CP25 got a little more complicated with navigation, but we finally managed to find it and head back.  The rain in prior days had been raising the water in the river, submerging islands that were visible on the map, throwing us off a little.  It caused us to miss CP 22 on the way out, but Greg amazingly called it and found it on the way back.  In fact, Greg accurately called a number of them from far in the distance.  We left CP16 and 17 to finish the canoeing portion because they looked really easy and there was a chance we would hit it in the dark.  The staff at the Boat TA informed us we were the first team back.

Our planned strategy was to canoe first, head back to Main TA to do the bike loop in a counter clock-wise fashion, while visiting the two trekking portions along the way.  I think we were the only team to do it in this direction.  I planned it this way because it put the foot section (near the Boat TA) last.  On paper, those were the hardest CPs to find, providing very little attack points during your long bushwhacks into the forest/marsh, in the dark--an easy opportunity to cut if time was not available.  I also planned it this way so that we could refuel our water before racing 7hrs straight.  I drink like no other on these races.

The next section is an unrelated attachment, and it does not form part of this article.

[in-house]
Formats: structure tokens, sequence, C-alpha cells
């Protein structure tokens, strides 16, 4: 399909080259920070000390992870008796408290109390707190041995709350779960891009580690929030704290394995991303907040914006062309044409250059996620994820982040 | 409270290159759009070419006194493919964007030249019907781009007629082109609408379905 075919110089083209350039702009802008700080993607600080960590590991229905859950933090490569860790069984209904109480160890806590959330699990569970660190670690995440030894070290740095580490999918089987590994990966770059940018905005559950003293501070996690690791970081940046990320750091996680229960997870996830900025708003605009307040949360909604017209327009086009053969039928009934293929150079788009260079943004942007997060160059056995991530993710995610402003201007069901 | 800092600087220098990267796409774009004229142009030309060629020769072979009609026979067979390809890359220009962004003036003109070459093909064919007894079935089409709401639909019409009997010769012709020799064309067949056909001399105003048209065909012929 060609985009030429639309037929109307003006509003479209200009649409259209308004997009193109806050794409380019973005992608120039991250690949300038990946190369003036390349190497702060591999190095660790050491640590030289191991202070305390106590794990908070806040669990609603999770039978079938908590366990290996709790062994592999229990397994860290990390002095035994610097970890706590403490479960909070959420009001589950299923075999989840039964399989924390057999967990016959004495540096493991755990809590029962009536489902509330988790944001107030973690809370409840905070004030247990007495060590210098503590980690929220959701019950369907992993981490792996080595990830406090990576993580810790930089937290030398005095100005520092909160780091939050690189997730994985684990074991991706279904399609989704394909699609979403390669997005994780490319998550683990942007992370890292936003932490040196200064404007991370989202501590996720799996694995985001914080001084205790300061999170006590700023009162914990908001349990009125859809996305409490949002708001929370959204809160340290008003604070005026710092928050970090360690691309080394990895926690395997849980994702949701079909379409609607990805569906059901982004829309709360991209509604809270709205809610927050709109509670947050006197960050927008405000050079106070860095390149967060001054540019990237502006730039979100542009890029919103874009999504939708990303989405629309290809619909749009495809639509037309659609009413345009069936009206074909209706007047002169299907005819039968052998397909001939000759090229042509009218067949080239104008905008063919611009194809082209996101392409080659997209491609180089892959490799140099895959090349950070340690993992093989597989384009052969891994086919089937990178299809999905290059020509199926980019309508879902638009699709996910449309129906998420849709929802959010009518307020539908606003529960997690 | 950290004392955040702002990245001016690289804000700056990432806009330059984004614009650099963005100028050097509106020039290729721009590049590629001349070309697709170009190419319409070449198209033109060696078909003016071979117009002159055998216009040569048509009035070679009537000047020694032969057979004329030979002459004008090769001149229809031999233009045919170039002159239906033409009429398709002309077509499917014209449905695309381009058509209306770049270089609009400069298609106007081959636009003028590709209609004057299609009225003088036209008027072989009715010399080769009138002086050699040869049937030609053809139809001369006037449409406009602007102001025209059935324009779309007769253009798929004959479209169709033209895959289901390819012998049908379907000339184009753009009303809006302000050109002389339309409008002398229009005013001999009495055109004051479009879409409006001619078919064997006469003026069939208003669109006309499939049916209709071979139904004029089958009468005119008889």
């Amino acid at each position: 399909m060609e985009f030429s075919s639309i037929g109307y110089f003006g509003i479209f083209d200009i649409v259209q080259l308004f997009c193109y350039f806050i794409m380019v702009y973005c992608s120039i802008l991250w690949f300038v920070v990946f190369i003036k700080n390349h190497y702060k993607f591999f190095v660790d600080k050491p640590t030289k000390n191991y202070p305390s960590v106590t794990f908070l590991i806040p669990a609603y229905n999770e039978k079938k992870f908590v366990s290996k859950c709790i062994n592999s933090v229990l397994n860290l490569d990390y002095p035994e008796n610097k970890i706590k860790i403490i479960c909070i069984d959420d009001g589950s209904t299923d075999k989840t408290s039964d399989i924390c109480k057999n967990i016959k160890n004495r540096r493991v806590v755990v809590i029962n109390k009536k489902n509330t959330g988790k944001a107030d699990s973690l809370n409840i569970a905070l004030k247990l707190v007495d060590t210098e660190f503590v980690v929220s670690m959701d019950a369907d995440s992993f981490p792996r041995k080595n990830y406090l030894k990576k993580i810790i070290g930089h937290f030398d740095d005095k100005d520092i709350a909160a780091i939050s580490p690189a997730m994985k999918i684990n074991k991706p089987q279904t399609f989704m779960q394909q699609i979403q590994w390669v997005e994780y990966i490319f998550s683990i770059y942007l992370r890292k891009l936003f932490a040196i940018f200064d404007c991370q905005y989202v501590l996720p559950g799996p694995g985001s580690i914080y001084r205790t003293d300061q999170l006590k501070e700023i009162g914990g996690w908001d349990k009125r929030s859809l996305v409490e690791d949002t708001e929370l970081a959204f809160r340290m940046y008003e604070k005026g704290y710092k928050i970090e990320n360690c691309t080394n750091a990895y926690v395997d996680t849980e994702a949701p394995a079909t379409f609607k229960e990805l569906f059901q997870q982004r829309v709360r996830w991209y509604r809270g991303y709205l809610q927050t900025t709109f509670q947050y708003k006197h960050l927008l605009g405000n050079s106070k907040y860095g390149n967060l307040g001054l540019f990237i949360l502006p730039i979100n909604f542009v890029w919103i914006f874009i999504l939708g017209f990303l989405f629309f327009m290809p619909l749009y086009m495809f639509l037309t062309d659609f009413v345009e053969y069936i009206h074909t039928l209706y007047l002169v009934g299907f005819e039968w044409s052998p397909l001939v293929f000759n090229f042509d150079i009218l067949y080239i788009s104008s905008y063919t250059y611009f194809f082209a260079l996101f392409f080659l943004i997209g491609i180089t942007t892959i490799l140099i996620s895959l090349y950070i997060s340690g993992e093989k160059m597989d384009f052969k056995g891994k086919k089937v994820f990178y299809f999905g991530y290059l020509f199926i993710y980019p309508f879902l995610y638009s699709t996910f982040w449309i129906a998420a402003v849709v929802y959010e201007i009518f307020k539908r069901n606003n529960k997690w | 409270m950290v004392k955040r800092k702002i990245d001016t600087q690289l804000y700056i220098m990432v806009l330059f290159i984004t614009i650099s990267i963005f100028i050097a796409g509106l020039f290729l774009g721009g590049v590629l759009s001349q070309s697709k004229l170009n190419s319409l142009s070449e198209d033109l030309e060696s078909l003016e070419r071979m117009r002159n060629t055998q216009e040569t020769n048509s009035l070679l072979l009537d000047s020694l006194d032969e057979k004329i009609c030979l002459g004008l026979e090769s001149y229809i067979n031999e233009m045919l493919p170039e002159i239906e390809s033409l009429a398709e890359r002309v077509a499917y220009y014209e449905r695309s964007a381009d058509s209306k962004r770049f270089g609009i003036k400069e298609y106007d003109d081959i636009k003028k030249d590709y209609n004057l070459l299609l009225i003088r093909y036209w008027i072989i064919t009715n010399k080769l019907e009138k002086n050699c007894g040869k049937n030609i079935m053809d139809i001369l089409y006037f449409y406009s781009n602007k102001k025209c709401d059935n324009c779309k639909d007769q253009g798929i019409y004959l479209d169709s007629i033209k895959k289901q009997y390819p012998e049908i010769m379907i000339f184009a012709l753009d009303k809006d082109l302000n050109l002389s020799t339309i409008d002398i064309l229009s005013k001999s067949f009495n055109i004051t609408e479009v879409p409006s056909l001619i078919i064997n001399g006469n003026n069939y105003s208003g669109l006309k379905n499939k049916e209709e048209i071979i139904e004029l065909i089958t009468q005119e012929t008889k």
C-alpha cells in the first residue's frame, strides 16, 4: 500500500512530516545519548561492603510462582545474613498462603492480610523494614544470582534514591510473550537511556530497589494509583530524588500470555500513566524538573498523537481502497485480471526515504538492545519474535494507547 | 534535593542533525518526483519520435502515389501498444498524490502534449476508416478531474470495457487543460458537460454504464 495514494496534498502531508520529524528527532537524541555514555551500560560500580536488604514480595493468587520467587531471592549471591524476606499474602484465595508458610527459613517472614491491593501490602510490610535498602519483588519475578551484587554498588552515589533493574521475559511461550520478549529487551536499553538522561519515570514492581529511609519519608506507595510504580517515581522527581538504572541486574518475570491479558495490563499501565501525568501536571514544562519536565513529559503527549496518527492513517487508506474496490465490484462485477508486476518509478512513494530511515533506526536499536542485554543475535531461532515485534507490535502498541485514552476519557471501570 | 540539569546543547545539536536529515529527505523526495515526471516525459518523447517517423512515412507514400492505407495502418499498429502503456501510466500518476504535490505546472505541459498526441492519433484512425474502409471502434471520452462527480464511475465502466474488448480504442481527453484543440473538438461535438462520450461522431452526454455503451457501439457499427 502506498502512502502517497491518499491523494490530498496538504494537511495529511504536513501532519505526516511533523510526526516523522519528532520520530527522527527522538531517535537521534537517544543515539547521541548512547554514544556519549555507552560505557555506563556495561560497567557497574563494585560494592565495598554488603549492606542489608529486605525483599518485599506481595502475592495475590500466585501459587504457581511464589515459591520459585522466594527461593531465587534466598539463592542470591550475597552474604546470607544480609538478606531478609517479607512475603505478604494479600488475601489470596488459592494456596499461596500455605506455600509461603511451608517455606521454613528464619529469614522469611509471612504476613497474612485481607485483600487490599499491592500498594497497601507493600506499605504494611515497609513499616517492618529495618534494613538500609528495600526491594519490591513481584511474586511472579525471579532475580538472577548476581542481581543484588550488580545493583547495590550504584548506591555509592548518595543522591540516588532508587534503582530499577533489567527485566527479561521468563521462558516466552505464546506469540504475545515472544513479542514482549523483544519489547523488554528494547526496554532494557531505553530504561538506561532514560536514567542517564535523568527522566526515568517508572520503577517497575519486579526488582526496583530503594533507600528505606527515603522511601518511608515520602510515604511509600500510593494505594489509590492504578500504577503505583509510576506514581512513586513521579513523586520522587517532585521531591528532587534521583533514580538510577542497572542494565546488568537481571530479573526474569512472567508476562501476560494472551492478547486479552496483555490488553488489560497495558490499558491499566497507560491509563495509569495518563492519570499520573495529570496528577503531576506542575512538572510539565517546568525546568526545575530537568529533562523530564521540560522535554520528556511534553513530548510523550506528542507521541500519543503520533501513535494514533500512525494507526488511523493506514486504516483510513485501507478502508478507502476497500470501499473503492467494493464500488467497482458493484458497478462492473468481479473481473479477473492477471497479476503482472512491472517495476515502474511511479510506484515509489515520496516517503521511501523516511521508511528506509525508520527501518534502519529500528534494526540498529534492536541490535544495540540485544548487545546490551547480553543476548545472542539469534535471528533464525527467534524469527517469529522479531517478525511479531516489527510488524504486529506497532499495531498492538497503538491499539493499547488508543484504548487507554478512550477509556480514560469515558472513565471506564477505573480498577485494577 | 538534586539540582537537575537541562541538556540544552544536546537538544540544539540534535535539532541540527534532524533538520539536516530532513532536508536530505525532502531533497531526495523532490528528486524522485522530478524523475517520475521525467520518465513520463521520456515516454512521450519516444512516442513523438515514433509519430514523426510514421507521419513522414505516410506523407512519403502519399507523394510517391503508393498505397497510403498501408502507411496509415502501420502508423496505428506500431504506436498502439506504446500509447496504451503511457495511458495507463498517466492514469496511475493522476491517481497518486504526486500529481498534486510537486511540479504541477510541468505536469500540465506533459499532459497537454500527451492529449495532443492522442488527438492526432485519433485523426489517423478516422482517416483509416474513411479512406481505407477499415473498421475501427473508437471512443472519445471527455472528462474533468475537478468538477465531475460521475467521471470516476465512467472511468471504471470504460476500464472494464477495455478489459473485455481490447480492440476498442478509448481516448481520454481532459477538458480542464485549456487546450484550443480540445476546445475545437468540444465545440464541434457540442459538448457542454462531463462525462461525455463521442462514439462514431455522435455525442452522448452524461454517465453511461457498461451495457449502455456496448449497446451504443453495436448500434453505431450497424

Team Swamp Gators - we see them at work :)

So on the way back from the Boat TA, we were riding at a nice cruising speed when I realized sand kept kicking up on my face.  I was behind Greg, so I moved to the left of him as to not receive dirt kickback, but I still felt particles thrown at my face.  Then I stood up over my map board that I have attached to my handlebars in an attempt to block my own tire's kickback from underneath--it didn't help.  Where was this dirt coming from?  I turned on my headlamp and I saw flies and insects bombarding my face!  There was a dense cloud of them the entire way back!

Greg inhaled several of these critters so we had to go slower than we would have liked to keep the breathing slower.  I rode with one hand over my mouth and nose, while my eyes instinctively shut at the last possible moment when a critter would sandblast them.  When we arrived at the Main TA, I blew my nose in some Kleenex and there must have been at least a dozen.  After fueling up and gathering all of our equipment for the rest of the trip, we rode a couple kilometers to the first intersection that would lead us into the woods.